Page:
Decide now how long you'll stay in this house


You have your mortgage lender on the line when you're confronted with that thorny question: How long will you stay in your home?

It's hardly an academic issue. Your answer to the question should figure prominently in your selection of a mortgage.

And picking the right type of home loan can cut your monthly mortgage payments by several hundred dollars, says Daniel Coffey, manager of Great Western Mortgage's Pikesville branch.

Too few think through their answer to the question of how long they'll stay in a home, Mr. Coffey says.

"People fool themselves into thinking they'll stay for 30 years just because that's what their parents did."

While the length of time the average American family is staying in a home in the 1990s is inching ahead of the average for the 1980s, they're still remaining for a considerably shorter period than did their parents or grandparents.

The economy may be something of a restraining factor against quick moves, but lifestyles and housing desires have changed dramatically from past generations.

"I don't know of anyone who stayed in one house for 30 years except my mom and dad," Mr. Coffey says.

It's not only changing lifestyles that argue against making blanket assumptions about how long you'll stay in a home when you're taking out a new mortgage or refinancing. The proliferation of unusual mortgages makes an analysis all the more important.

Once, a traditional fixed-rate, 30-year mortgage was just about the only choice open. Now, a mortgage borrower can chose from a variety of adjustable-rate mortgages as well as hybrid adjustable-fixed-rate mortgages.

The term of years before a loan must be paid off has also become a matter of choice.

A home purchaser who expects to remain in a property for just a few years can often do better with one of the newer mortgage products that's priced low at the beginning rather than a 30-year fixed-rate loan.

But the purchaser who genuinely believes this will be his final home purchase could do far better with a moderately priced 30-year mortgage.

Mortgage specialists offer these pointers:

* Get real about how long you'll stay in a home.

Rather than assuming that a 30-year fixed-rate loan is the right answer, analyze your particular situation, suggests David Berson, chief economist at the Federal National Mortgage Corp. (Fannie Mae).

Before you commit to a particular home loan or decide on refinancing, Mr. Berson says you should sit down and ask yourself a series of questions:

Are you working in an industry where job changes and transfers are common or can you expect to stay with the same company at the same location indefinitely?

Is the home you're planning to buy (or refinance) located in an area in a neighborhood that's improving or getting worse?

Would you expect to move soon due to declining test scores at neighborhood schools or deteriorating property values?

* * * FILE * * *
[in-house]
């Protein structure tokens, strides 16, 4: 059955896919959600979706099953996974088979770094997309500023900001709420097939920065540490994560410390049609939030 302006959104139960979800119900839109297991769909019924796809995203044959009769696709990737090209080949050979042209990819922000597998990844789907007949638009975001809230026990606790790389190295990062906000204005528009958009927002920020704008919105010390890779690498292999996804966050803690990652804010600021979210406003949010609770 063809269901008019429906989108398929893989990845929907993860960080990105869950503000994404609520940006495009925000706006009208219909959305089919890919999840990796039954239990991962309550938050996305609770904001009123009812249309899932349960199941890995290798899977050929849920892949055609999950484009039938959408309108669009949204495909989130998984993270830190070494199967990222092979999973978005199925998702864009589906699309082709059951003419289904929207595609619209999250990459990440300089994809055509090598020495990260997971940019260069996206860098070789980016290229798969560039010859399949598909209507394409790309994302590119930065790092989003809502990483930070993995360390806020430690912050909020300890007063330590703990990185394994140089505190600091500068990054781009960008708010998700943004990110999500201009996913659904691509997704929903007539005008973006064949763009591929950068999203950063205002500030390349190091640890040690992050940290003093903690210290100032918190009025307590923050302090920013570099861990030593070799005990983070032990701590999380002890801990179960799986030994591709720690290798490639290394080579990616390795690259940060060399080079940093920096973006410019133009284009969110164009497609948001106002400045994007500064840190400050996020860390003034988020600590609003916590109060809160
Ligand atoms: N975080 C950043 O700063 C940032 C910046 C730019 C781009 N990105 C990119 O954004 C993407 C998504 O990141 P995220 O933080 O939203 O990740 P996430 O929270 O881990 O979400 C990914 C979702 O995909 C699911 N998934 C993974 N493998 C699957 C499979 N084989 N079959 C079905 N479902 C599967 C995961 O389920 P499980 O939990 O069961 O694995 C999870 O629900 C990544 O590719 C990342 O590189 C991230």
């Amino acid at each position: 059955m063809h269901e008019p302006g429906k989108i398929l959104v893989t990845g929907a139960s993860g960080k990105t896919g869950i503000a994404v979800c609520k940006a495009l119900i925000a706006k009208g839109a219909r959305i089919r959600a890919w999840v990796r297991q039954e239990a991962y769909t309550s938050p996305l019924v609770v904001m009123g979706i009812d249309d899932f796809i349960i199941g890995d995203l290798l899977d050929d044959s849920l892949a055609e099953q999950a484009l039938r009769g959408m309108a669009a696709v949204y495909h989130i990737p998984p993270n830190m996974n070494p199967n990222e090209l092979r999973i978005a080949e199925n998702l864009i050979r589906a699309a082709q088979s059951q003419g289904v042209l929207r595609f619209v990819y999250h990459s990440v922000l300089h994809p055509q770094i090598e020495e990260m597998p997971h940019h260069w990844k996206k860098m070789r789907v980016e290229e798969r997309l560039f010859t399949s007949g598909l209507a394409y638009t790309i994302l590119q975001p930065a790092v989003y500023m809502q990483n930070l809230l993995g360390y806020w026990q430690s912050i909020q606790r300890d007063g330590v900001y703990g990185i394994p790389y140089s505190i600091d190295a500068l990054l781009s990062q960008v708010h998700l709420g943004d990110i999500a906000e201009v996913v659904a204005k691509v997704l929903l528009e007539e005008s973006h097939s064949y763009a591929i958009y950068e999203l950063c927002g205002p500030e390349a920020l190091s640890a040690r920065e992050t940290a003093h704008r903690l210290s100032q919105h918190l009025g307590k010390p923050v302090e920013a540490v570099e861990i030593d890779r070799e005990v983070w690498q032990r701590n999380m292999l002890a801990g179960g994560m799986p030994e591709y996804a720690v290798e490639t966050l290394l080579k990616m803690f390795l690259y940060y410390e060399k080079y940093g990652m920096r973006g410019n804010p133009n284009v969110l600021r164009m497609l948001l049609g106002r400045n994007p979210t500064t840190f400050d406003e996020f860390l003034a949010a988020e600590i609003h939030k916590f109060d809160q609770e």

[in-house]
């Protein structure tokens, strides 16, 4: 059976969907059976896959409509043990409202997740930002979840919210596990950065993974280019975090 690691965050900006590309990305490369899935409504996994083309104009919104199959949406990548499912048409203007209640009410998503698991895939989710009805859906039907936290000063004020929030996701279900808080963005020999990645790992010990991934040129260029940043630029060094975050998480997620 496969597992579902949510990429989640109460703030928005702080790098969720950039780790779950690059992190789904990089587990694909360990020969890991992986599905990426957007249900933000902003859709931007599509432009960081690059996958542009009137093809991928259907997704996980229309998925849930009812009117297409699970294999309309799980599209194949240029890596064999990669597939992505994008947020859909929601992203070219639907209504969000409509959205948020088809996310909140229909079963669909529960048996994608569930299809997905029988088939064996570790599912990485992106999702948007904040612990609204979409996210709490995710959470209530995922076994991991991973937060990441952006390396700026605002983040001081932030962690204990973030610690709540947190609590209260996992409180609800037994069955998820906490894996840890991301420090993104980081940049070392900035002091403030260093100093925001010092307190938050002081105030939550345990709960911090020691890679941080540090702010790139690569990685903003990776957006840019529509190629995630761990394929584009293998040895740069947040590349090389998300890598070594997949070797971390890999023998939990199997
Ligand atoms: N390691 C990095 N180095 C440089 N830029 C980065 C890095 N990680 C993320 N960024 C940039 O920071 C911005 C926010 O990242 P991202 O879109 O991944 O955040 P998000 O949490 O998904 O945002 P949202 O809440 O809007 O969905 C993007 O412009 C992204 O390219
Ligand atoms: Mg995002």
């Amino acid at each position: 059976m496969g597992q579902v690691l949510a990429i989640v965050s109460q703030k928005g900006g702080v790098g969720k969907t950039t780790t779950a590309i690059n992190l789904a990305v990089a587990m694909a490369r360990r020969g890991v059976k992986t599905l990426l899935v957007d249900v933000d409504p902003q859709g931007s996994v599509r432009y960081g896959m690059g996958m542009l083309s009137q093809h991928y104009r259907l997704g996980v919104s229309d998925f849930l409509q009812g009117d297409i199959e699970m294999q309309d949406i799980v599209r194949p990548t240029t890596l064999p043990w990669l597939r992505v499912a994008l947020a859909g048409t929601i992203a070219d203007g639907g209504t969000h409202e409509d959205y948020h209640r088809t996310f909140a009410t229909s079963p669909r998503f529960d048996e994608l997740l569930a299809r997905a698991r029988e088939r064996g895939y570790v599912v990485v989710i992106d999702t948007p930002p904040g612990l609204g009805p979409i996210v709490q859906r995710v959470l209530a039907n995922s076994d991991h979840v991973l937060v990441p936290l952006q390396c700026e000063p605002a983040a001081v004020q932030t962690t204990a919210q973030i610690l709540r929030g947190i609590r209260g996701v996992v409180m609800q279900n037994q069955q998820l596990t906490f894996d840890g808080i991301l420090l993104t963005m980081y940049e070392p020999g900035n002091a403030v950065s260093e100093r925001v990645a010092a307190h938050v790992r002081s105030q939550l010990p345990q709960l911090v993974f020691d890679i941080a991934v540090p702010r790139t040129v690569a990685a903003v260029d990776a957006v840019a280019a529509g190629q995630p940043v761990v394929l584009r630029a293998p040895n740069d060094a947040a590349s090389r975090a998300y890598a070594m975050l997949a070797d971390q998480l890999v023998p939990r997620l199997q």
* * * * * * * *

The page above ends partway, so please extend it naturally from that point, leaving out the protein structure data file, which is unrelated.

Is the commute from your office to the home becoming longer and more congested? How long would you be able to put up with the time or distance of the commute?

* Explore any plans you may have to start or expand a family, or expand the one you've started.

If you can only afford a two-bedroom condominiun now but anticipate having a second child within three to five years, factor your family plans into your judgment as to how long you'll remain in a property, counsels John Freeman Blake, a financial planner in Washington.

Many young couples, he says, automatically assume that a 30-year fixed-rate mortgage is their best bet based on tradition and their parents' preferences. But a couple certain it will move in the near future because of growing housing requirements could well do better with an adjustable-rate mortgage that's priced lower in the early years. That's because they're likely to move before the mortgage makes substantial upward adjustments.

* Think realistically about housing plans in a post-retirement period.

People entering their retirement years often deceive themselves about how long they will be able to stay in a home they are buying or already own, says Mr. Blake, the financial planner.

"A personal residence is not just an investment. It embodies the American dream. And some people feel they will hang on to it longer than they actually can," he observes.

Reduced income, during retirement, altered priorities or health limitations could easily impact the duration of your stay in a property. Those who face these issues squarely operate at an advantage when they're confronting a mortgage decision, Mr. Blake says.

* Face the facts about quick housing transitions in the 1990s.

During much of the last decade, it was possible to buy one property, quickly build up equity and then move to another, taking advantage of the profit you made on the first.

But appreciation is hardly the sure bet it once was and, in some communities, homes move slower than cold molasses, says Keith Gumbinger, an analyst with HSH Associates, a firm that tracks mortgage rates for consumers.

"The discretionary move is hard as a rock at this time," he says.

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